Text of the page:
Tag Archive for social inclusion

Women in India advocate for their right to work

women india

A recent feature by the New York Times —In India, a Small Band of Women Risk It All for a Chance to Work—, highlights the continued obstacles that women in the country face in obtaining and holding jobs. India may be the world´s largest democracy but a vast swath of the population still lack basic rights and necessities – people such as Geeta and Premwati, women who have braved ostracism and much physical violence to continue working at nearby factories and continue earning their daily salary of 200 rupees, or 3 dollars.

Indeed, that is where the trouble stems from. For decades the main source of income for the women of Peepli Khera (Rajasthan State) , where Geeta and Premwati live, has been begging. In the past year however, many women were able to find employment in newly opened factories and have begun to out-earn men, undermining the old order. As a result, the men, led by village chief Roshan, decreed that women should not work in the factory, supposedly to avoid sexual advances by other men. “Life was much better 20 years back, ” he says. “It was a nice society. Now women are going out and meeting other strange men.”

In an unprecedented move though, the women fought back, taking their case to court even as they risked ostracism from everyone they knew and physical violence to them and their loved ones.
The story faced by women like Geeta and Premwati is not unique – all over the world, millions of women and other historically marginalized groups are subject to continued oppression and injustice. This is a major challenge that must be overcome if a Shared Society is ever to be built.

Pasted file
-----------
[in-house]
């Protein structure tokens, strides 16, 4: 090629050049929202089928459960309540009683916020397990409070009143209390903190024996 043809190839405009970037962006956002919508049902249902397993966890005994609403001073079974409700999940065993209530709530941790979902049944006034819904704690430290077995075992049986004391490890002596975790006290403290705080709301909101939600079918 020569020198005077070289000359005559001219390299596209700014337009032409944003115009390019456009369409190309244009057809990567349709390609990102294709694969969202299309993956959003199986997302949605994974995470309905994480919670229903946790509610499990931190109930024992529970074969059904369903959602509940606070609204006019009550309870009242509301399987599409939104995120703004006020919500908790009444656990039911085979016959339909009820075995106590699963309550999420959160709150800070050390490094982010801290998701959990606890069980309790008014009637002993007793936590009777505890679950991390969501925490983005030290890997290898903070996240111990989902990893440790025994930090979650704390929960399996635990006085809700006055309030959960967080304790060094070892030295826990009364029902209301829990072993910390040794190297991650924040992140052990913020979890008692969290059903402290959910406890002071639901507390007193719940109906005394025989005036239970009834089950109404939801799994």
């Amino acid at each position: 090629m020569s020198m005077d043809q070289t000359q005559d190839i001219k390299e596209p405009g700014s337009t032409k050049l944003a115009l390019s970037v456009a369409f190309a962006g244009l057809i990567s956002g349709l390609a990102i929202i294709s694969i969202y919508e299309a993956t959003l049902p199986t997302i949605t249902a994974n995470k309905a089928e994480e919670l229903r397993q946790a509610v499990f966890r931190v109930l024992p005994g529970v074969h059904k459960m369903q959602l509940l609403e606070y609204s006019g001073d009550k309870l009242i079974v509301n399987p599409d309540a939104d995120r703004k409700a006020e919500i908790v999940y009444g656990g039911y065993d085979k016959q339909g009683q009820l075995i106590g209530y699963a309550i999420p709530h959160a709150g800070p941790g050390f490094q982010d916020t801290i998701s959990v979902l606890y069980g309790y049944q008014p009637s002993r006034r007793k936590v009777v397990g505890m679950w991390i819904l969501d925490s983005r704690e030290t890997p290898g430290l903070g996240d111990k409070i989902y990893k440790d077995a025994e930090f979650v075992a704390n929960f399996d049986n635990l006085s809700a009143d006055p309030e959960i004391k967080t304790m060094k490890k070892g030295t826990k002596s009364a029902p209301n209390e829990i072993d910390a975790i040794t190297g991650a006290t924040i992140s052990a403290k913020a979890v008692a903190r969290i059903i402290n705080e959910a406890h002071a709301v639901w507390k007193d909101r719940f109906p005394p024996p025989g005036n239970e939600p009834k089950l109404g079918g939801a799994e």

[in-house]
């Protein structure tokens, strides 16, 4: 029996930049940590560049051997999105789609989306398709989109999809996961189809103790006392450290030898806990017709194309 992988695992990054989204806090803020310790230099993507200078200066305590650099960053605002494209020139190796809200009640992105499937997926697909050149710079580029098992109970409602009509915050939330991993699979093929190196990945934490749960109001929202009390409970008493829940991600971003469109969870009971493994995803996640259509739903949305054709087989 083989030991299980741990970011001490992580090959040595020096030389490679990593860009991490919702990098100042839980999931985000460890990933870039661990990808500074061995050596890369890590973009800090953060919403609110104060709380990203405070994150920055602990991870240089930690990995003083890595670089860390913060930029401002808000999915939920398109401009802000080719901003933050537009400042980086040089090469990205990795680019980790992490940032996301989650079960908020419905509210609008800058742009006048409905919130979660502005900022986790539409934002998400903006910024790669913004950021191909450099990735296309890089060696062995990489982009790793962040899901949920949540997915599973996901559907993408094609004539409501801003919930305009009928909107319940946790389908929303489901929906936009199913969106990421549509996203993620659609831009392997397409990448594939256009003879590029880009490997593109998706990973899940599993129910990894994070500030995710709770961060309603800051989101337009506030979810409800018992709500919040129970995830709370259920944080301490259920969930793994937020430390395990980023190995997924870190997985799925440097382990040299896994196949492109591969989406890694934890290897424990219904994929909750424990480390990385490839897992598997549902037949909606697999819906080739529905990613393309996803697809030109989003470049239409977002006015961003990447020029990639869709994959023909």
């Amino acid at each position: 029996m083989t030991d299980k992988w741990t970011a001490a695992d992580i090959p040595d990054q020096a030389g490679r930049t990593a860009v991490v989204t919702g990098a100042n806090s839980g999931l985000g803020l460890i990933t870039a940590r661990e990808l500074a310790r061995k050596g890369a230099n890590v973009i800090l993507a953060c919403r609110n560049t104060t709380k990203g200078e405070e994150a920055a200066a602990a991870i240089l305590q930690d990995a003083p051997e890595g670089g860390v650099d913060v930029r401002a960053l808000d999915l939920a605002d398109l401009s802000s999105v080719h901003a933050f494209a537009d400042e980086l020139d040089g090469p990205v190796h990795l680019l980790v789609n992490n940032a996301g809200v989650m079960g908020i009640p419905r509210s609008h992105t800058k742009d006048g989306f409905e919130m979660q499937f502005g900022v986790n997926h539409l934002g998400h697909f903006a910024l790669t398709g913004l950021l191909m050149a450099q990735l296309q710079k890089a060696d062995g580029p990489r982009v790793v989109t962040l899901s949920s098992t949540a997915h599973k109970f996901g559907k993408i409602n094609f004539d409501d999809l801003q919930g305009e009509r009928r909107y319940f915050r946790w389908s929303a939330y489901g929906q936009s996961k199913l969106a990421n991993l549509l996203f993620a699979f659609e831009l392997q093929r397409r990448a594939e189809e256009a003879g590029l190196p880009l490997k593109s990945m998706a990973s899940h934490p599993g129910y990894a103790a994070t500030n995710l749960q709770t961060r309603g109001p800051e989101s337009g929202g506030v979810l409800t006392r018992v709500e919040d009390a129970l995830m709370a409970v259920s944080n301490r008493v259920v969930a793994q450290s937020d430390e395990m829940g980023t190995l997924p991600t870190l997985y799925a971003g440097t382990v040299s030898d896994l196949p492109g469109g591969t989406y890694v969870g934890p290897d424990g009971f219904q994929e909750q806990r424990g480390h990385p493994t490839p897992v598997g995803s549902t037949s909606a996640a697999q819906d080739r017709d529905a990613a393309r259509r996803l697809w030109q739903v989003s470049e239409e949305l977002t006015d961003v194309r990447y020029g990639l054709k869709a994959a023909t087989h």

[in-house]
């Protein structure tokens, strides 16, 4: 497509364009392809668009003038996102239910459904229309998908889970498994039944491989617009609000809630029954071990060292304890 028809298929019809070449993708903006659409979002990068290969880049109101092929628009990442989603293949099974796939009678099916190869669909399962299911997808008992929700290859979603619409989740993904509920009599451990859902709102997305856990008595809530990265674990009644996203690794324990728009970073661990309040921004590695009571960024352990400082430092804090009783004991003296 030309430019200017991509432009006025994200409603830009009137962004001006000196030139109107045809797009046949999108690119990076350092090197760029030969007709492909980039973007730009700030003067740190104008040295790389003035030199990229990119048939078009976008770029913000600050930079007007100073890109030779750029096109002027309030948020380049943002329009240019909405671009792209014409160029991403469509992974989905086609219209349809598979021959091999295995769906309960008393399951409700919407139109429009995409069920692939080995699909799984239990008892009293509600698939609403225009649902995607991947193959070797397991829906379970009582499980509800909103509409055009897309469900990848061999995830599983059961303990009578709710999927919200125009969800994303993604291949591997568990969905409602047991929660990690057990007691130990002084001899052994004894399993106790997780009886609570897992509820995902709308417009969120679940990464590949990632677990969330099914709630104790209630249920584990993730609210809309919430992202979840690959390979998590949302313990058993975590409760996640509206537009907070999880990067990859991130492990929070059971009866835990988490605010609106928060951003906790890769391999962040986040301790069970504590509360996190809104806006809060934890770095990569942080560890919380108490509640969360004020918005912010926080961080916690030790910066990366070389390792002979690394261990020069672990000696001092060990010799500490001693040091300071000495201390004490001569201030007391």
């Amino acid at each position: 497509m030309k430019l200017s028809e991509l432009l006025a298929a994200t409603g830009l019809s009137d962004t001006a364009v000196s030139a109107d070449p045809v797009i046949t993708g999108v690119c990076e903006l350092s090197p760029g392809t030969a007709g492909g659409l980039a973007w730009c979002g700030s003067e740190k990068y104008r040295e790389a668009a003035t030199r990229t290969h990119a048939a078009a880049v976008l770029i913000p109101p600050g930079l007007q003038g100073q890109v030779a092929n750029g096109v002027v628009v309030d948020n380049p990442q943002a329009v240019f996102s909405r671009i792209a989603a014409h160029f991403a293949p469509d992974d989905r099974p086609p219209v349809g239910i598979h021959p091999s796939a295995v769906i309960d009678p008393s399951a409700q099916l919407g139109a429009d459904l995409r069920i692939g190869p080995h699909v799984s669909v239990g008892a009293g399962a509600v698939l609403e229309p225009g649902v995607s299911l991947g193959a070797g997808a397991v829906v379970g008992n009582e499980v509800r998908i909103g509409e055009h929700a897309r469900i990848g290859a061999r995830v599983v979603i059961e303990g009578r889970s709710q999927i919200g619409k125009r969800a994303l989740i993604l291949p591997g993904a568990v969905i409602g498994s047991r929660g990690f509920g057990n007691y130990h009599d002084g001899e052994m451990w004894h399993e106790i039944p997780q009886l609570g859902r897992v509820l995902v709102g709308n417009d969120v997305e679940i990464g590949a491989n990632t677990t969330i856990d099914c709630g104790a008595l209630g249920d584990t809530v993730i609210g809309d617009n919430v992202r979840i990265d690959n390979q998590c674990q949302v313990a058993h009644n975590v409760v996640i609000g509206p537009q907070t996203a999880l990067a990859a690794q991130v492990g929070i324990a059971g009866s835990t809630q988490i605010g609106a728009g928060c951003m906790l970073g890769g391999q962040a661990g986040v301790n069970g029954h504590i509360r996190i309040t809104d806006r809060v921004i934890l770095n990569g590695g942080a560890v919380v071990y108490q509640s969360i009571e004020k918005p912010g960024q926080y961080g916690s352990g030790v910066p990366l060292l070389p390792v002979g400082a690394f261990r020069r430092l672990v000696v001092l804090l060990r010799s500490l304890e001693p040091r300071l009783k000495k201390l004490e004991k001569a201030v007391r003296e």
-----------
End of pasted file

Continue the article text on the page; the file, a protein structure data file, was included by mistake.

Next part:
The Club de Madrid has developed the Shared Societies Project as a way to achieve an integrated society. In this framework it has developed 10 Commitments, including Commitment V:

Take steps to deal with economic disadvantages face by sections of society who are discriminated against, and ensure equal access to opportunities and resources”

While stories articles such as this one may appear discouraging, simply the fact that they are getting attention builds the awareness needed to produce change.

 

Photo credit: Andrea Bruce, NYT

Minority Voices

MinorityVoices

The Minority Voices Programme is a development and training project organized by the Minority Rights Group, an international non-governmental organization that supports minority groups and indigenous people as they strive to maintain their rights and culture, while promoting equal opportunities in education and employment and full participation in public life.

More specifically, the Minority Voices Programme aims to increase the inclusion of the perspectives and opinions of the minorities and the indigenous population in the EU media and more specifically in development issues related to the Millennium Development Goals (MDGs). Furthermore, the Minority Voices Programme promotes the awareness among development policy-makers of the various needs of minority and indigenous communities, by helping them to advocate for their own rights at a national, regional and international level.

The dedicated webpage of the organization, minorityvoices.org, is a place where both journalists and minority activists are encouraged to participate and to interact with each other. Through this page the members of minorities and indigenous communities, as well as their advocates, can upload their stories on a variety of media forms (video footage, audio, pictures, reports) and advocate for many issues, but most importantly through this page they can engage with the EU-based media, since the journalists are given the possibility to research and download all the available material (under creative commons licenses).